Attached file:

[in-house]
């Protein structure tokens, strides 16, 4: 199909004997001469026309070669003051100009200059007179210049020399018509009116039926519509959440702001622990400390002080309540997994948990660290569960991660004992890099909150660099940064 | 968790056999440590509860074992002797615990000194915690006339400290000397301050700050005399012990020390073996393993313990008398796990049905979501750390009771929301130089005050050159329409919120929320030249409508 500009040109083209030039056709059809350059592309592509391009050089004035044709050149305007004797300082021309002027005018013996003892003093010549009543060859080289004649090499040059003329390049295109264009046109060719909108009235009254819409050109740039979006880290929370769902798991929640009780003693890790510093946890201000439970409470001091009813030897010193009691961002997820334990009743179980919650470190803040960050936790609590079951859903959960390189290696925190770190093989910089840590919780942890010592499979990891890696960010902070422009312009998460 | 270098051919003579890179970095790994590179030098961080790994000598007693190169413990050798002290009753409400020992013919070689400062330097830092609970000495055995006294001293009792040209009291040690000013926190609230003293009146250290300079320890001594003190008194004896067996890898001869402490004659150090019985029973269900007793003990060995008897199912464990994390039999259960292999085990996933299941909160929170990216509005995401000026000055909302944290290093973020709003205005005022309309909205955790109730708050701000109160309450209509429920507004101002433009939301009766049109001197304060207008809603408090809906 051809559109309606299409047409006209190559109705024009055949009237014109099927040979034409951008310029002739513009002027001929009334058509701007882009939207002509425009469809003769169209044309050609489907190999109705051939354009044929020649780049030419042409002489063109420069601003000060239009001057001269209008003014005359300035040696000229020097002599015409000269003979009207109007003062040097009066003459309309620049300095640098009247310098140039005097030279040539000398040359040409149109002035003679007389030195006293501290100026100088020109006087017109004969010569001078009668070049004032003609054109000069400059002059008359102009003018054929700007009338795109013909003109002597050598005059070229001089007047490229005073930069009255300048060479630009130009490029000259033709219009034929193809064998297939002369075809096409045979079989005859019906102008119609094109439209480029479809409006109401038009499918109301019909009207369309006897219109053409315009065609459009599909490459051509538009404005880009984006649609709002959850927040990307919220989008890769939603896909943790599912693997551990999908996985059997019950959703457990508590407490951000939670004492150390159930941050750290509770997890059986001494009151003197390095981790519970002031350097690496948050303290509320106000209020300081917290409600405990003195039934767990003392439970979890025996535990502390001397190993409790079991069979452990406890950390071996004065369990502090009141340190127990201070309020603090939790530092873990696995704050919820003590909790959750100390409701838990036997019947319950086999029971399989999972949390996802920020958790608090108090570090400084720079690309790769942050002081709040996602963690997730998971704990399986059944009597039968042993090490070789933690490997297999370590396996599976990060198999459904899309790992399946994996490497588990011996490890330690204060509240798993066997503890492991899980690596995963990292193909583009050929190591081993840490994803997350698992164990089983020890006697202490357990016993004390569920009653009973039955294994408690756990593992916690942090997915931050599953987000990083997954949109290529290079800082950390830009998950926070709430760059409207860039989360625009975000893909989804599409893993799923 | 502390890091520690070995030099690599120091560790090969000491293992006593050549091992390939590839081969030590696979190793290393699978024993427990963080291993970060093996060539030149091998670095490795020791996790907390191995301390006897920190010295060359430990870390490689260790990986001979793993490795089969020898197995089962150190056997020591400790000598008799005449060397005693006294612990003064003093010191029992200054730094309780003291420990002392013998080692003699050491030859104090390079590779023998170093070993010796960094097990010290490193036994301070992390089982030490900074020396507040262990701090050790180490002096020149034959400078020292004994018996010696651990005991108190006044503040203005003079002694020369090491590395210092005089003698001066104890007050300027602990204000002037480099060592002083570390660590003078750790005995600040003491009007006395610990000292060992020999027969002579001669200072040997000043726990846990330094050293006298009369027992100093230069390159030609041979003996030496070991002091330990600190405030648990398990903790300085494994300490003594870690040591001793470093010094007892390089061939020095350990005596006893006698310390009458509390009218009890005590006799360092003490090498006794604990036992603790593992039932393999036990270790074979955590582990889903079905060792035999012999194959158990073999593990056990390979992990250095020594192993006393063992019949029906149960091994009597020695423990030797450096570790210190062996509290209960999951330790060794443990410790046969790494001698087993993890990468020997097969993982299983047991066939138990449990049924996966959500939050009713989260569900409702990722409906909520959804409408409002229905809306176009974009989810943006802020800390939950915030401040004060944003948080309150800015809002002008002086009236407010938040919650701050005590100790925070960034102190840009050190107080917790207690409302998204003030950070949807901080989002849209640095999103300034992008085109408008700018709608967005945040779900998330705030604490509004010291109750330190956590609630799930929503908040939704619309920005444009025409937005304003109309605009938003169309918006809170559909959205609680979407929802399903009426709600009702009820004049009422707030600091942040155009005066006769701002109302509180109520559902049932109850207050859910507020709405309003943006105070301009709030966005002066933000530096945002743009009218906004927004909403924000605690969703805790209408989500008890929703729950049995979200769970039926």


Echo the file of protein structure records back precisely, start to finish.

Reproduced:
[in-house]
């Protein structure tokens, strides 16, 4: 199909004997001469026309070669003051100009200059007179210049020399018509009116039926519509959440702001622990400390002080309540997994948990660290569960991660004992890099909150660099940064 | 968790056999440590509860074992002797615990000194915690006339400290000397301050700050005399012990020390073996393993313990008398796990049905979501750390009771929301130089005050050159329409919120929320030249409508 500009040109083209030039056709059809350059592309592509391009050089004035044709050149305007004797300082021309002027005018013996003892003093010549009543060859080289004649090499040059003329390049295109264009046109060719909108009235009254819409050109740039979006880290929370769902798991929640009780003693890790510093946890201000439970409470001091009813030897010193009691961002997820334990009743179980919650470190803040960050936790609590079951859903959960390189290696925190770190093989910089840590919780942890010592499979990891890696960010902070422009312009998460 | 270098051919003579890179970095790994590179030098961080790994000598007693190169413990050798002290009753409400020992013919070689400062330097830092609970000495055995006294001293009792040209009291040690000013926190609230003293009146250290300079320890001594003190008194004896067996890898001869402490004659150090019985029973269900007793003990060995008897199912464990994390039999259960292999085990996933299941909160929170990216509005995401000026000055909302944290290093973020709003205005005022309309909205955790109730708050701000109160309450209509429920507004101002433009939301009766049109001197304060207008809603408090809906 051809559109309606299409047409006209190559109705024009055949009237014109099927040979034409951008310029002739513009002027001929009334058509701007882009939207002509425009469809003769169209044309050609489907190999109705051939354009044929020649780049030419042409002489063109420069601003000060239009001057001269209008003014005359300035040696000229020097002599015409000269003979009207109007003062040097009066003459309309620049300095640098009247310098140039005097030279040539000398040359040409149109002035003679007389030195006293501290100026100088020109006087017109004969010569001078009668070049004032003609054109000069400059002059008359102009003018054929700007009338795109013909003109002597050598005059070229001089007047490229005073930069009255300048060479630009130009490029000259033709219009034929193809064998297939002369075809096409045979079989005859019906102008119609094109439209480029479809409006109401038009499918109301019909009207369309006897219109053409315009065609459009599909490459051509538009404005880009984006649609709002959850927040990307919220989008890769939603896909943790599912693997551990999908996985059997019950959703457990508590407490951000939670004492150390159930941050750290509770997890059986001494009151003197390095981790519970002031350097690496948050303290509320106000209020300081917290409600405990003195039934767990003392439970979890025996535990502390001397190993409790079991069979452990406890950390071996004065369990502090009141340190127990201070309020603090939790530092873990696995704050919820003590909790959750100390409701838990036997019947319950086999029971399989999972949390996802920020958790608090108090570090400084720079690309790769942050002081709040996602963690997730998971704990399986059944009597039968042993090490070789933690490997297999370590396996599976990060198999459904899309790992399946994996490497588990011996490890330690204060509240798993066997503890492991899980690596995963990292193909583009050929190591081993840490994803997350698992164990089983020890006697202490357990016993004390569920009653009973039955294994408690756990593992916690942090997915931050599953987000990083997954949109290529290079800082950390830009998950926070709430760059409207860039989360625009975000893909989804599409893993799923 | 502390890091520690070995030099690599120091560790090969000491293992006593050549091992390939590839081969030590696979190793290393699978024993427990963080291993970060093996060539030149091998670095490795020791996790907390191995301390006897920190010295060359430990870390490689260790990986001979793993490795089969020898197995089962150190056997020591400790000598008799005449060397005693006294612990003064003093010191029992200054730094309780003291420990002392013998080692003699050491030859104090390079590779023998170093070993010796960094097990010290490193036994301070992390089982030490900074020396507040262990701090050790180490002096020149034959400078020292004994018996010696651990005991108190006044503040203005003079002694020369090491590395210092005089003698001066104890007050300027602990204000002037480099060592002083570390660590003078750790005995600040003491009007006395610990000292060992020999027969002579001669200072040997000043726990846990330094050293006298009369027992100093230069390159030609041979003996030496070991002091330990600190405030648990398990903790300085494994300490003594870690040591001793470093010094007892390089061939020095350990005596006893006698310390009458509390009218009890005590006799360092003490090498006794604990036992603790593992039932393999036990270790074979955590582990889903079905060792035999012999194959158990073999593990056990390979992990250095020594192993006393063992019949029906149960091994009597020695423990030797450096570790210190062996509290209960999951330790060794443990410790046969790494001698087993993890990468020997097969993982299983047991066939138990449990049924996966959500939050009713989260569900409702990722409906909520959804409408409002229905809306176009974009989810943006802020800390939950915030401040004060944003948080309150800015809002002008002086009236407010938040919650701050005590100790925070960034102190840009050190107080917790207690409302998204003030950070949807901080989002849209640095999103300034992008085109408008700018709608967005945040779900998330705030604490509004010291109750330190956590609630799930929503908040939704619309920005444009025409937005304003109309605009938003169309918006809170559909959205609680979407929802399903009426709600009702009820004049009422707030600091942040155009005066006769701002109302509180109520559902049932109850207050859910507020709405309003943006105070301009709030966005002066933000530096945002743009009218906004927004909403924000605690969703805790209408989500008890929703729950049995979200769970039926």